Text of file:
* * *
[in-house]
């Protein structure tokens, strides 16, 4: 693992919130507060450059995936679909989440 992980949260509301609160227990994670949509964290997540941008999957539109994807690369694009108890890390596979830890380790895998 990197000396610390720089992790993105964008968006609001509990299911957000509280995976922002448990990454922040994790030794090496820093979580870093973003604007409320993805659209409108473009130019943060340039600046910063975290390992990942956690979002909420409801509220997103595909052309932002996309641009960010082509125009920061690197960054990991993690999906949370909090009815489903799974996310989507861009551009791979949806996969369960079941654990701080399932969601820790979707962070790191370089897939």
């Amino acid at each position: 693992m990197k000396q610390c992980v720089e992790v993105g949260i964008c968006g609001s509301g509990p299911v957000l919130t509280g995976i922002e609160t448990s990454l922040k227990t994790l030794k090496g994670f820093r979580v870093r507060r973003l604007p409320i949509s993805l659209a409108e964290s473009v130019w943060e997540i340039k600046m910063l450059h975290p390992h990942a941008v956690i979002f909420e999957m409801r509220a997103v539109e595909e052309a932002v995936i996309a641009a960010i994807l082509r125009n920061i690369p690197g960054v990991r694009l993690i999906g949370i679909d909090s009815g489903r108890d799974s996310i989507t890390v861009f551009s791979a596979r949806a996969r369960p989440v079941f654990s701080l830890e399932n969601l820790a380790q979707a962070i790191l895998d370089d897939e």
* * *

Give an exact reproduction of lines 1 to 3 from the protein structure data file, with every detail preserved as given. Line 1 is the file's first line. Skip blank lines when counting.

[in-house]
């Protein structure tokens, strides 16, 4: 693992919130507060450059995936679909989440 992980949260509301609160227990994670949509964290997540941008999957539109994807690369694009108890890390596979830890380790895998 990197000396610390720089992790993105964008968006609001509990299911957000509280995976922002448990990454922040994790030794090496820093979580870093973003604007409320993805659209409108473009130019943060340039600046910063975290390992990942956690979002909420409801509220997103595909052309932002996309641009960010082509125009920061690197960054990991993690999906949370909090009815489903799974996310989507861009551009791979949806996969369960079941654990701080399932969601820790979707962070790191370089897939």
């Amino acid at each position: 693992m990197k000396q610390c992980v720089e992790v993105g949260i964008c968006g609001s509301g509990p299911v957000l919130t509280g995976i922002e609160t448990s990454l922040k227990t994790l030794k090496g994670f820093r979580v870093r507060r973003l604007p409320i949509s993805l659209a409108e964290s473009v130019w943060e997540i340039k600046m910063l450059h975290p390992h990942a941008v956690i979002f909420e999957m409801r509220a997103v539109e595909e052309a932002v995936i996309a641009a960010i994807l082509r125009n920061i690369p690197g960054v990991r694009l993690i999906g949370i679909d909090s009815g489903r108890d799974s996310i989507t890390v861009f551009s791979a596979r949806a996969r369960p989440v079941f654990s701080l830890e399932n969601l820790a380790q979707a962070i790191l895998d370089d897939e």